Can’t make it to the live show? That’s okay. The session will be recorded and available on the Carterette Series Webinars site for later viewing.
To register for the online event
2. Complete and submit the form.
3. A URL for the event will be emailed to you immediately after registration.
Contact a member of the Carterette Series planning team with questions or suggestions:
More on privacy in this IMS blog:
New Documents and Reports Confirm AT&T and NSA’s Longstanding Surveillance Partnership
Please consider previous IMS blog entries on this topic:
Obama Adviser John Podesta: ‘Every Country Has a History of Going Over the Line’
Instead of a no-spy deal, the US has begun a Cyber Dialogue with Germany. In a SPIEGEL interview, John Podesta, a special adviser to President Barack Obama, speaks of the balance between alliances and security and says that changes are being made to NSA espionage practices.
Pls consider the following additional resources on the topic:
Power, Privacy, and the Internet
- Governments, Corporations and Hackers: The Internet and Threats to the Privacy and Dignity of the Citizen:
- The Internet and the Future of the Press
- The Internet, Repression and Dissent
Merkel calls for separate EU internet
The NSA Is Building the Country’s Biggest Spy Center (Watch What You Say)
Are We Puppets in a Wired World?
But while we were having fun, we happily and willingly helped to create the greatest surveillance system ever imagined, a web whose strings give governments and businesses countless threads to pull, which makes us…puppets. The free flow of information over the Internet (except in places where that flow is blocked), which serves us well, may serve others better. Whether this distinction turns out to matter may be the one piece of information the Internet cannot deliver.
by Evgeny Morozov
PublicAffairs, 413 pp., $28.99
by Cole Stryker
Overlook, 255 pp., $25.95
by John Naughton
Quercus, 302 pp., $24.95
by Eric Siegel
Wiley, 302 pp., $28.00
by Viktor Mayer-Schönberger and Kenneth Cukier
Eamon Dolan/Houghton Mifflin Harcourt, 242 pp., $27.00
by Alice E. Marwick
Yale University Press, 368 pp., $27.50
by Terence Craig and Mary E. Ludloff
O’Reilly Media, 108 pp., $19.99 (paper)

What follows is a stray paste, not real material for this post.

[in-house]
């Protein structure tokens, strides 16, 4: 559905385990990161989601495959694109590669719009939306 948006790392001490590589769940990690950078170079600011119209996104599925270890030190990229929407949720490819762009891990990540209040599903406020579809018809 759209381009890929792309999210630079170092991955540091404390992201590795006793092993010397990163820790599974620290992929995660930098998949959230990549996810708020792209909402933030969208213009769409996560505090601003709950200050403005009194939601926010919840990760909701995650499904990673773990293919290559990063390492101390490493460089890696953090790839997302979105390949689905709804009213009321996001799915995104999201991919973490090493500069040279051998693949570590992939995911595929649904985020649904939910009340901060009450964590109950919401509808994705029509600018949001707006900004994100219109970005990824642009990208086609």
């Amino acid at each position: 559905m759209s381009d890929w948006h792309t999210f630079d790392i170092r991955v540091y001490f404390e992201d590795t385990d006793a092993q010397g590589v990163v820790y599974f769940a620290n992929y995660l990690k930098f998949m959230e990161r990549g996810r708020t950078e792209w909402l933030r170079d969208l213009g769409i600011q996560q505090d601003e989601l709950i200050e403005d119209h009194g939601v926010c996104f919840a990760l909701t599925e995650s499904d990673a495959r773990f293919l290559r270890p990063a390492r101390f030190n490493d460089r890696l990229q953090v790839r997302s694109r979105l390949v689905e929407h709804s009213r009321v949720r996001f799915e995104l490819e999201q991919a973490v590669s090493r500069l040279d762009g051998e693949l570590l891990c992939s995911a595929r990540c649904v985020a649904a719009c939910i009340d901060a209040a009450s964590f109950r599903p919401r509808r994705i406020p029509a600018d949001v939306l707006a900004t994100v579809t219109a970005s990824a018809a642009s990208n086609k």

Facebook’s new general counsel is a Trump adviser who helped author Patriot Act
infamous former Bush administration lawyer John Yoo wrote in his 2006 book that Newstead was the “day-to-day manager of the Patriot Act in Congress”.
The Patriot Act was passed in the wake of the 9/11 attacks and brought in a series of new federal crimes related to terrorism. The legislation was broad and much of the government’s expanded surveillance powers stemmed from parts of the act. It enabled, among other things, the controversial Section 215, which was used to justify the National Security Agency’s phone records collection programme.
It also had a “roving wiretap” provision, which allowed government to place a tap on all of an individual’s personal devices based purely on the approval of the notoriously permissive Foreign Intelligence Surveillance Court.
As The Verge points out, the Patriot Act also initiated the practice of “national security letters”, a procedure by which intelligence agencies can informally request data without any kind of court or ex parte authorisation, citing threats to national security. Facebook fields thousands of these requests every year, the content of which is generally subject to gag orders and therefore remains publicly unknown. In her capacity as general counsel, Newstead will be able to approve or deny these requests.
more on privacy in this IMS blog
Russia Is Considering An Experiment To Disconnect From The Internet
February 11, 20194:50 PM ET SASHA INGBER
Russia is considering a plan to temporarily disconnect from the Internet as a way to gauge how the country’s cyberdefenses would fare in the face of foreign aggression, according to Russian media.